The Northport Village Board has unveiled a $12.4-million preliminary budget for the new fiscal year that calls for a 6.88 percent property tax increase but no layoffs.
Dozens of people attended a meeting Tuesday night at village hall for what was expected to be a public hearing on the budget. But because a public notice had not been posted as required by law, it became an informational session.
The hearing was rescheduled for next Tuesday at village hall.
The new fiscal year starts March 1.
After the budget was presented, Trustee Tom Kehoe said that though his colleagues have done an admirable job, they should be able to find more savings, as residents can't withstand such a tax increase.
He suggested a four-day workweek and combining the fire and police dispatch functions. The village has its own police department.
"These are difficult times," said Kehoe, president of a wholesale seafood business. "We have to look at some of the things we don't want to. Look at it like business people and see how we can position ourselves until things start to look up."
Residents and a large cadre of fire volunteers in attendance dismissed the idea of merging the fire and police dispatch systems as imprudent.
John Green, an accountant who has lived in the village a little over a year, suggested abolishing the village police force.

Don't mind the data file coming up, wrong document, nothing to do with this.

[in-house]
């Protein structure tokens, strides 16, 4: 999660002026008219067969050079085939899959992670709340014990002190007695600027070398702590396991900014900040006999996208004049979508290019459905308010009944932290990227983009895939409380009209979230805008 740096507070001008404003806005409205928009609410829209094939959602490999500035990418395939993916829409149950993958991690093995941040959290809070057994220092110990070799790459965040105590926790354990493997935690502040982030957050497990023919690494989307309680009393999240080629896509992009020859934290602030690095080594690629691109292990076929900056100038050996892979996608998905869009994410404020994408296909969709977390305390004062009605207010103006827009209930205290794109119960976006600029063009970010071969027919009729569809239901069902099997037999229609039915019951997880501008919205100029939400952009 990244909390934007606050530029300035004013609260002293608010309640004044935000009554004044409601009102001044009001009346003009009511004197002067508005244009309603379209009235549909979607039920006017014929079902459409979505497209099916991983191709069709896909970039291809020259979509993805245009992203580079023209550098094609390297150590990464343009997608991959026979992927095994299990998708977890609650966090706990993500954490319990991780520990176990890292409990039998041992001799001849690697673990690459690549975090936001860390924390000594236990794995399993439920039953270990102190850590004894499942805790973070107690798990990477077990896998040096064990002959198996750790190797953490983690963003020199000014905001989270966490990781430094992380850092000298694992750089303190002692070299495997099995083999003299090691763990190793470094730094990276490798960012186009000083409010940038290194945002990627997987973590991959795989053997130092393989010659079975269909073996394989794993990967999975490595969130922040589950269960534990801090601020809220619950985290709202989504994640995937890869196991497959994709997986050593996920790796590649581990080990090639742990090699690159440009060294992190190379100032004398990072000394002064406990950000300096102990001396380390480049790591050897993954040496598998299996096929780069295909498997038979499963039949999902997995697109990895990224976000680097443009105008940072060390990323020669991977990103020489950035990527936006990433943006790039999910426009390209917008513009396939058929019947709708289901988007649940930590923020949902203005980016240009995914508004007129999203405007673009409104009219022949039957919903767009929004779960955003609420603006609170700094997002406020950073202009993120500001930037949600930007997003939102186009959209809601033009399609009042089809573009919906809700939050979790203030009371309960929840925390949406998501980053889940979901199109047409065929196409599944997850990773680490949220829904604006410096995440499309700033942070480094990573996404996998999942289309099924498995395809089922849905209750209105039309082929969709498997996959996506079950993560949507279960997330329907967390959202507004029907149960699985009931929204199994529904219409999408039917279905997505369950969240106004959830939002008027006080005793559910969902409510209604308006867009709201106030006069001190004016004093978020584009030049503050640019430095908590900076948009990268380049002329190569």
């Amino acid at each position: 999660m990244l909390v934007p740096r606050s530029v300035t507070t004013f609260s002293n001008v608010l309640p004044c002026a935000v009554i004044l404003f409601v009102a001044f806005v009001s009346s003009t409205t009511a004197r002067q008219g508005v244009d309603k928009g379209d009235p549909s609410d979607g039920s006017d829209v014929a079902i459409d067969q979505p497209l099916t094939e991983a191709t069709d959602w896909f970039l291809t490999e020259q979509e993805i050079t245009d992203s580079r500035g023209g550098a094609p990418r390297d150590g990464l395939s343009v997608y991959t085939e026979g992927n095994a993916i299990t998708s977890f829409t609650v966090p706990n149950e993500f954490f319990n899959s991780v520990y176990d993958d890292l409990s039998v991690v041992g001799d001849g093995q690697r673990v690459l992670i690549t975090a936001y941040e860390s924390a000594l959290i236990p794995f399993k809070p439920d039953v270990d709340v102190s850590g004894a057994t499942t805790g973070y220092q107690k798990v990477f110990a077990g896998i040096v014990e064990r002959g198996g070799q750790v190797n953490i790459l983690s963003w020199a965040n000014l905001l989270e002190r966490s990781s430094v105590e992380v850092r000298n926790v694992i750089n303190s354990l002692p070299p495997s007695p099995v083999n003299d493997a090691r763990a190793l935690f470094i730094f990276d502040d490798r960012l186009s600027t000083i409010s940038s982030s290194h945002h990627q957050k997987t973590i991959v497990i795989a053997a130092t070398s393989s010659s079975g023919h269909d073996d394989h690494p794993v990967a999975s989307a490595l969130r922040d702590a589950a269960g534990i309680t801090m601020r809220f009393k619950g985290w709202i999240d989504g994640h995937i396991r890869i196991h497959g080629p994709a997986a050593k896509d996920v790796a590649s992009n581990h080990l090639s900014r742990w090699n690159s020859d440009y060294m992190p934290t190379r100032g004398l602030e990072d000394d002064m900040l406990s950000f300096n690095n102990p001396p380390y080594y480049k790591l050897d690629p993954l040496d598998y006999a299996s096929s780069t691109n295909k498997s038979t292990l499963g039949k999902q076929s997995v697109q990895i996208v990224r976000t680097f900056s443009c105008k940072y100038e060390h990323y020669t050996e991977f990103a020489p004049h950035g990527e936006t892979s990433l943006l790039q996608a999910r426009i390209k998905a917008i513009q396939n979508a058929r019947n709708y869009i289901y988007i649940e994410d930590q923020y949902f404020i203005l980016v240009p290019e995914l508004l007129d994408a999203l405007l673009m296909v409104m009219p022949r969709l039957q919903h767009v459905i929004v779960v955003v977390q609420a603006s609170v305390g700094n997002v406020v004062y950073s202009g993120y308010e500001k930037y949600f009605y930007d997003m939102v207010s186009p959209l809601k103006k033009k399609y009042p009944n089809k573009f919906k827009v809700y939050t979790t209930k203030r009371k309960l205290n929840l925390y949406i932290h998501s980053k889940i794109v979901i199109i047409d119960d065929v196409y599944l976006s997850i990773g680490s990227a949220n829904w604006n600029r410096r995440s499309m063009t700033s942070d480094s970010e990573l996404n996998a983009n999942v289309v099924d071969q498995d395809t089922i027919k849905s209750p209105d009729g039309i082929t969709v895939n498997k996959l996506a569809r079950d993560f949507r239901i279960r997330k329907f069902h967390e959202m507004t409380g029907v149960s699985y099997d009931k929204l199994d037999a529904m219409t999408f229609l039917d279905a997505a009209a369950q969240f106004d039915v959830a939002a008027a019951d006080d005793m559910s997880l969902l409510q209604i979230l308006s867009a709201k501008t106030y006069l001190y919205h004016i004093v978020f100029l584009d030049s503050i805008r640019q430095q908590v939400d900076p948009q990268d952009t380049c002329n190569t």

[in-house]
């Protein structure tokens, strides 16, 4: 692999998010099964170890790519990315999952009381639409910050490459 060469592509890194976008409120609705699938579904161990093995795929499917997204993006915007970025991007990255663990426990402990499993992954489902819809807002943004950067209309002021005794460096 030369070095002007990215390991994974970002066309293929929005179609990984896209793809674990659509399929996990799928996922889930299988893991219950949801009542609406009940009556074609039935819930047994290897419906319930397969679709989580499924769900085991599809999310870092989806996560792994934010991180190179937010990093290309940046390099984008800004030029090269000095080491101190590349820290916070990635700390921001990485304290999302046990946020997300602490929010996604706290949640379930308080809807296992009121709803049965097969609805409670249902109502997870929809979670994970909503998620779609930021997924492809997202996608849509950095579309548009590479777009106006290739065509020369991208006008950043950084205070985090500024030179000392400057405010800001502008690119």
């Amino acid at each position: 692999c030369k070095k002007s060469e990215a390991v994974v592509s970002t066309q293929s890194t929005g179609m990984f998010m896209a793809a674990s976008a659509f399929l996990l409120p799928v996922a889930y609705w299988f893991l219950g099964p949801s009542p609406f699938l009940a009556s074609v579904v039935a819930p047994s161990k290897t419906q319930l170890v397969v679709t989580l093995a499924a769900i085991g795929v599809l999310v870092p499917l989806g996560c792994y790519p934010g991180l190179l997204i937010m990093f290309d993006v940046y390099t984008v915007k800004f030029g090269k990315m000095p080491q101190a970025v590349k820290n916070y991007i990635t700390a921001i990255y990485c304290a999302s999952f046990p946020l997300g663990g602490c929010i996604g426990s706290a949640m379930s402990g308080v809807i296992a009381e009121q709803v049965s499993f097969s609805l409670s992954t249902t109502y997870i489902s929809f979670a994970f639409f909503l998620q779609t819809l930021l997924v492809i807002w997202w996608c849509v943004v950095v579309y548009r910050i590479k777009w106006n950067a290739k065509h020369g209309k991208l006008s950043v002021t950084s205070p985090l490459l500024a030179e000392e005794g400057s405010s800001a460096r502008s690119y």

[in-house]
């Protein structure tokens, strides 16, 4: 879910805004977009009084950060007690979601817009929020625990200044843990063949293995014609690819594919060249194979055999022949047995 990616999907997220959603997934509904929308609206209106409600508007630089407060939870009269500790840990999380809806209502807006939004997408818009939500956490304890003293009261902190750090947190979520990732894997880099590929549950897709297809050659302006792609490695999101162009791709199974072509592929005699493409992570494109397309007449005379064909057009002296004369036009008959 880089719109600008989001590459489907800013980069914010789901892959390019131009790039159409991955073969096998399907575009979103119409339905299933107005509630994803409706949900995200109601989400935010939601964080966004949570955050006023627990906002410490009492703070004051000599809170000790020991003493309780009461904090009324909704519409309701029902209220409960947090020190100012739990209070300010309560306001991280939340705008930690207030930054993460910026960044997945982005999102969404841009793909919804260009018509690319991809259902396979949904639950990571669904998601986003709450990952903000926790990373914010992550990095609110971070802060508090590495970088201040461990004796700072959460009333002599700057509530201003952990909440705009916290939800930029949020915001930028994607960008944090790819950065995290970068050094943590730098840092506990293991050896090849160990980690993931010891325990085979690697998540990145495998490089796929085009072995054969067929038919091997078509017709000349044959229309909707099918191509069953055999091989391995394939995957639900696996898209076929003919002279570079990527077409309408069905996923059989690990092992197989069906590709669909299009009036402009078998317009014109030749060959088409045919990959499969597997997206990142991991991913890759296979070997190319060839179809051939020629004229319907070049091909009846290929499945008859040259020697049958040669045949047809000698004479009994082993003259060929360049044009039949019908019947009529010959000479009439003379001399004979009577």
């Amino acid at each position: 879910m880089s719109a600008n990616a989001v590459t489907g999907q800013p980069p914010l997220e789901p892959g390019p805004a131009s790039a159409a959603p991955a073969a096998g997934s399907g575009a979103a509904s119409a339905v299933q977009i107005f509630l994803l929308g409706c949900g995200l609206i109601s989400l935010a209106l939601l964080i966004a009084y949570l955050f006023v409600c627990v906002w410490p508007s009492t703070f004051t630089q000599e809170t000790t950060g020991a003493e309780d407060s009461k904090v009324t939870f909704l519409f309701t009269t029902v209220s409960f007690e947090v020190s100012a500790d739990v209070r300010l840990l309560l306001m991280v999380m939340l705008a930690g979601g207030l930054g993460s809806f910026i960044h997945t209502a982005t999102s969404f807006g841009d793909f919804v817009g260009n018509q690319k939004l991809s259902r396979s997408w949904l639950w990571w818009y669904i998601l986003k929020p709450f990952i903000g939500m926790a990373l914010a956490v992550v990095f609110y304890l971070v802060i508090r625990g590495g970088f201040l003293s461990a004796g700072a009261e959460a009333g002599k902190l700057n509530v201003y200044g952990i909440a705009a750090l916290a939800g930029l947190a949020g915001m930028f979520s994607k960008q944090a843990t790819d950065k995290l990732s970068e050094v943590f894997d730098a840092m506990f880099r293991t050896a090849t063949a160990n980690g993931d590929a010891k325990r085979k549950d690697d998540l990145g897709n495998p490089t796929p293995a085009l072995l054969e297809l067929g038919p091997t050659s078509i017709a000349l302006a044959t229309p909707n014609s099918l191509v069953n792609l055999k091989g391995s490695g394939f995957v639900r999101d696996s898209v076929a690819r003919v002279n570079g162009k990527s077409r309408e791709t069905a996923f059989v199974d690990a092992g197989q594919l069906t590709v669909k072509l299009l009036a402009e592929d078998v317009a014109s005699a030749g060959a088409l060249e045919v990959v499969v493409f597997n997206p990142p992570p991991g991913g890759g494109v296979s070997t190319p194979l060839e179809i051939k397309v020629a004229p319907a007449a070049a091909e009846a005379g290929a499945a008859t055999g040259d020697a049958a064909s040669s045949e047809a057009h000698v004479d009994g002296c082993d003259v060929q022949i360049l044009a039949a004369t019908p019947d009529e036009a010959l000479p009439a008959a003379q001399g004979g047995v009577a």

"It may not be popular," Green said, "but at some point in time something's got to give."
According to a village handout, the police department accounts for 23 percent of the budget.
Mayor George Doll said he would consider options but some may not be feasible because of collective bargaining with the police force and other workers.
"I'm not OK with a 6.8 percent increase," Doll said. "But it's the best we can do without cutting personnel or reducing services."
The tax increase for the 2009-2010 budget was 3.99 percent.
The board's finance commissioner, Trustee Henry Tobin, said residents would have faced a considerably higher tax increase if the trustees hadn't already spent time reviewing expenses in what he described as marathon sessions.
"There was no fat in the budget," Tobin said. "We had to cut into the bone and some muscle."
He said some capital items were put on hold, including purchase of police vehicles and fire department equipment.
He said the budget calls for a job opening in the highway department to remain vacant.